Palp Fiction

Star Wars theory: Palp's hatred of podracing reveals a threat to his power

Now THIS is podracing!

Star Wars: The Phantom Menace doesn't have a lot going for it. It's mostly standing in rooms talking, a lot of politics, and some vaguely racist characters. There is one bright spot though: the Boonta Eve Classic podrace.

George Lucas took a page out of Ben Hur's book and had a galactic chariot race decide the fate of Anakin. The results, though often ridiculed, brought Star Wars back to its speeder-chase-on-Endor roots. After that one epic scene, the dangerous competition mysteriously vanished from the core Star Wars story. So what happened to podracing? The answer lies in a recent Star Wars book, and it has everything to do with Emperor Palpatine.

Outside of canon, in what is now known as Star Wars: Legends, podracing was rarely alluded to. Most information comes from Endless Vigil, a Star Wars role-playing game, which claims podracing was banned after the establishment of the Galactic Empire. Of course, a crackdown by The Man isn't enough to stop an extreme sport like podracing, even if The Man is Sheev Palpatine. So it carried on as an underground sport alongside its legal counterpart, swoop racing (basically podracing, but less dangerous).

The competitors in the Boonta Eve Classic


There was radio silence about the legality of podracing within canon all the way until last year with a passing mention in a novel. Galaxy's Edge: Black Spire by Delilah Dawson was written as part of a tie-in with the Galaxy's Edge attraction at Disney Parks, but it also brought underground podracing back into canon. The protagonist, Vi, is amazed when she's taken to a diner where meat is cooked over the engine of a podracer, and hears whispers of illegal races.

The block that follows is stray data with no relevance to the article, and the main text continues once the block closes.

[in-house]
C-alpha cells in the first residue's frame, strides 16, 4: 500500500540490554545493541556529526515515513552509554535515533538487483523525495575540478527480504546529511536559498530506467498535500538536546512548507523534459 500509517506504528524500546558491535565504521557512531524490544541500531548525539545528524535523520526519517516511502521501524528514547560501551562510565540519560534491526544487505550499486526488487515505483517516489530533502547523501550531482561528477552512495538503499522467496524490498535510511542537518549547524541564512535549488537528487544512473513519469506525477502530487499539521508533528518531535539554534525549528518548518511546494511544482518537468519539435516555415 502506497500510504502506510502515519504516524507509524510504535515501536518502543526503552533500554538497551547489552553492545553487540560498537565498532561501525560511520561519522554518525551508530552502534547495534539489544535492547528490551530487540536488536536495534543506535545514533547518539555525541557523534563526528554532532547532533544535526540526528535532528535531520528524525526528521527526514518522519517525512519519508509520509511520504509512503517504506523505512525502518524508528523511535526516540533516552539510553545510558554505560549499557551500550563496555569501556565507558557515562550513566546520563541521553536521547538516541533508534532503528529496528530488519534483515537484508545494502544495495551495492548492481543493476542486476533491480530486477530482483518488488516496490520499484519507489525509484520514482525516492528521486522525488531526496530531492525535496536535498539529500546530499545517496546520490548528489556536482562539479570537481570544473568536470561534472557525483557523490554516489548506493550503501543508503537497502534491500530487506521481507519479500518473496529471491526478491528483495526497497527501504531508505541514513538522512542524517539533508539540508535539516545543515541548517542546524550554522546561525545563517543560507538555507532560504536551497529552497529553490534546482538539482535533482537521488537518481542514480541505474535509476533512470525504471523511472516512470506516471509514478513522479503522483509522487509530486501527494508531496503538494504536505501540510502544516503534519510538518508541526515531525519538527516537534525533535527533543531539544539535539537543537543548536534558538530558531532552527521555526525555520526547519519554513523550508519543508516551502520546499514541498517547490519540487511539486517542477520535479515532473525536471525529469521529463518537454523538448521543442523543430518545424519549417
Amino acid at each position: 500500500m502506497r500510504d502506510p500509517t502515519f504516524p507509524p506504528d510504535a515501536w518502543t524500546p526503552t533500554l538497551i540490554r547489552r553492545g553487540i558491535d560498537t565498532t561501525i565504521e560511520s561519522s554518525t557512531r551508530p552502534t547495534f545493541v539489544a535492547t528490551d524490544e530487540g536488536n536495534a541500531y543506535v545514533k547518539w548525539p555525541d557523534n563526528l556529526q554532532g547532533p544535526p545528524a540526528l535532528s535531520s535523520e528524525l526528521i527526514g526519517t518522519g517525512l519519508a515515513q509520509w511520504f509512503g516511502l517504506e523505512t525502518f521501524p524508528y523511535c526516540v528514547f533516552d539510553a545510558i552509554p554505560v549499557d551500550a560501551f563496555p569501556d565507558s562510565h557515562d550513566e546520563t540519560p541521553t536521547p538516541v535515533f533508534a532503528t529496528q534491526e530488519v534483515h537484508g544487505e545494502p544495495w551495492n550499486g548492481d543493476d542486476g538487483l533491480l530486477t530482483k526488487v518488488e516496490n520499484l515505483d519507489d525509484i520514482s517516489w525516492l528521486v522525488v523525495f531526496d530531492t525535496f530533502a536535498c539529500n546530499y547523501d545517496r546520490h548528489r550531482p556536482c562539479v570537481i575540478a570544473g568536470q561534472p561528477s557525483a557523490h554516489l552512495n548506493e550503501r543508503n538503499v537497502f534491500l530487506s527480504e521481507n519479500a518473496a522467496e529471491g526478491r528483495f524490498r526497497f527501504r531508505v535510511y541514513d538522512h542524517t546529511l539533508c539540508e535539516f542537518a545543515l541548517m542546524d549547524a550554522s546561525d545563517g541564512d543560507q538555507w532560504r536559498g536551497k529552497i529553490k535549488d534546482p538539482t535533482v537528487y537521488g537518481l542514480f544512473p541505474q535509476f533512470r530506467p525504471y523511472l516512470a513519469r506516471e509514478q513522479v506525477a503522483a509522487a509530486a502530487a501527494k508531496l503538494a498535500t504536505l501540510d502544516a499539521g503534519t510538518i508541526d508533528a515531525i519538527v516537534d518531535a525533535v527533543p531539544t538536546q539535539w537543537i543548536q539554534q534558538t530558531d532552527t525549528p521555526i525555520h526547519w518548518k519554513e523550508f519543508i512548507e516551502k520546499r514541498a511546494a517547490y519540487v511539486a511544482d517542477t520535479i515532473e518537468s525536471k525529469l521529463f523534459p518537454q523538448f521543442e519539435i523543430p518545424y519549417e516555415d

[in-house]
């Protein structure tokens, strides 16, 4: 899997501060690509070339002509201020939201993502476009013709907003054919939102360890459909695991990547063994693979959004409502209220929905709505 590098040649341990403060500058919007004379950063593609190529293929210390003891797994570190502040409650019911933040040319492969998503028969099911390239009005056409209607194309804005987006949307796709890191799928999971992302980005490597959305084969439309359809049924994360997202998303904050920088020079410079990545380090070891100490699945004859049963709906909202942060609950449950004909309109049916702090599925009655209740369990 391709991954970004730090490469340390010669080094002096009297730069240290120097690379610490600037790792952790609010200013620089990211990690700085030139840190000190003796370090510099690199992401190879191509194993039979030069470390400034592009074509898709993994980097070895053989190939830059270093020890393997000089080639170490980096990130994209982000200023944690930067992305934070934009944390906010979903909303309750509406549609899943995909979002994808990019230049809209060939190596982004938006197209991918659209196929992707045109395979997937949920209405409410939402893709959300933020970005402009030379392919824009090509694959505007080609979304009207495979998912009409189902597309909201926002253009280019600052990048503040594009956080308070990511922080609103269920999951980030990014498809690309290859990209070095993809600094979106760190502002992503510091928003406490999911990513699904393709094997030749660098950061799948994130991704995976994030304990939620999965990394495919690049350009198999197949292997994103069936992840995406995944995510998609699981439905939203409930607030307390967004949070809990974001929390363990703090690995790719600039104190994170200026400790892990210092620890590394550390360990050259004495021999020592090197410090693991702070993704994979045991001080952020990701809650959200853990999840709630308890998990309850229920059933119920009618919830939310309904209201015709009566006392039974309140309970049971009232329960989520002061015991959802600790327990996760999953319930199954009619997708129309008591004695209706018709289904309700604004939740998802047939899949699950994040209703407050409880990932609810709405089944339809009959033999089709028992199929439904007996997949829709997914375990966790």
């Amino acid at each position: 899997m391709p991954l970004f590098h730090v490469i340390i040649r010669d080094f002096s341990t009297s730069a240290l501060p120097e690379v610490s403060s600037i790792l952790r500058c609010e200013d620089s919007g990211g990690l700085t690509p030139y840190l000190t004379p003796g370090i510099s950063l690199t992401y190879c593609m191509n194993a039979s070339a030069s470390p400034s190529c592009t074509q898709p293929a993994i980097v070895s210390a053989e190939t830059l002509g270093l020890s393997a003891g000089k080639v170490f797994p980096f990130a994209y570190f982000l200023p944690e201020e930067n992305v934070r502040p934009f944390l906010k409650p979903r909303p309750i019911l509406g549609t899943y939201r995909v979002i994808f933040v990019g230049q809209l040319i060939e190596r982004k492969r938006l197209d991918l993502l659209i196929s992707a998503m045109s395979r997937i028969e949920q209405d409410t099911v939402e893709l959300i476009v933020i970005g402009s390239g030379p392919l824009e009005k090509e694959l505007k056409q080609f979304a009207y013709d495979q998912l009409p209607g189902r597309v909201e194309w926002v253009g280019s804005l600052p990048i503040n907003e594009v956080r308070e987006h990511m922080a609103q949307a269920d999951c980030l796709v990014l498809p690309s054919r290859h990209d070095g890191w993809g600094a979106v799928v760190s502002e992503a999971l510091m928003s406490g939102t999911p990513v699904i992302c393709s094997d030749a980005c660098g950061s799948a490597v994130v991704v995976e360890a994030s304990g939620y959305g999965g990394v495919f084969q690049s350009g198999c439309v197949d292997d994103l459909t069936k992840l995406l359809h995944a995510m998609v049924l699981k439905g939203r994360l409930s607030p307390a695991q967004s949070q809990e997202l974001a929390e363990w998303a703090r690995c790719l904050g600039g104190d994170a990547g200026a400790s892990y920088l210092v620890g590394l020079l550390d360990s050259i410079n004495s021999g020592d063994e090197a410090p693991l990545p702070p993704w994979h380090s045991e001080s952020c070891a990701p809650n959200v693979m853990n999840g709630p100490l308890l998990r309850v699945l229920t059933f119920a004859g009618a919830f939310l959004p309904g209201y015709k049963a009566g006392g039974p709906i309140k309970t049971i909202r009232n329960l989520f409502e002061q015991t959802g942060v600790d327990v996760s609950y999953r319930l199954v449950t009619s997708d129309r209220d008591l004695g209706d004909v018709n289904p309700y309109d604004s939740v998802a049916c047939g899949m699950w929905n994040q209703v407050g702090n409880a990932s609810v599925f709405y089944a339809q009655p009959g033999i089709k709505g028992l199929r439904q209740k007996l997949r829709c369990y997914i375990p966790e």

Podracing's illegality raises many questions. First of all, what was Palpatine's beef with the sport? It could have been emotional. After all, it was a podrace that allowed the Jedi to adopt Anakin in the first place. Palps might also be looking out for the citizens of his Empire by banning a dangerous pastime, but for the Emperor, the common folk of the Empire occupying themselves with a frivolous sport would surely be a bonus: a bread and circuses distraction like that would keep them from rebelling.

Throughout the Star Wars saga, the Empire has more manpower, money, and machinery than the scrappy Rebels. Palps may have regarded the leading powers of the Outer Rim criminal underworld — the Hutt Cartel, Black Sun, and Pike Syndicate — as potentially more serious threats to his power. Busting the podracing racket cuts off a potential avenue for these groups to earn money and influence.

Podracing is dangerous.


It's unclear if podracing returned after Palpatine "died" at the end of Return of the Jedi, but with the Emperor definitively gone following The Rise of Skywalker, could we see podracing make a return in future Star Wars movies? A Fast & the Furious-style underground podracing movie would surely be a sensation, possibly even a franchise. (Taika Waititi could direct!)

After all, the most interesting people in the Star Wars universe have always been those working against those in charge. Why can't that apply to the galaxy's sporting scene too?

The demand is there too. Earlier this week, Nintendo released a trailer for Star Wars Racer for the Switch. Enough interest in that might prompt at least a mention in Star Wars's cinematic future, if not a scene, or even, dare to dream, a franchise. Hey, shoot for the Outer Rim, land in the Core Planets.

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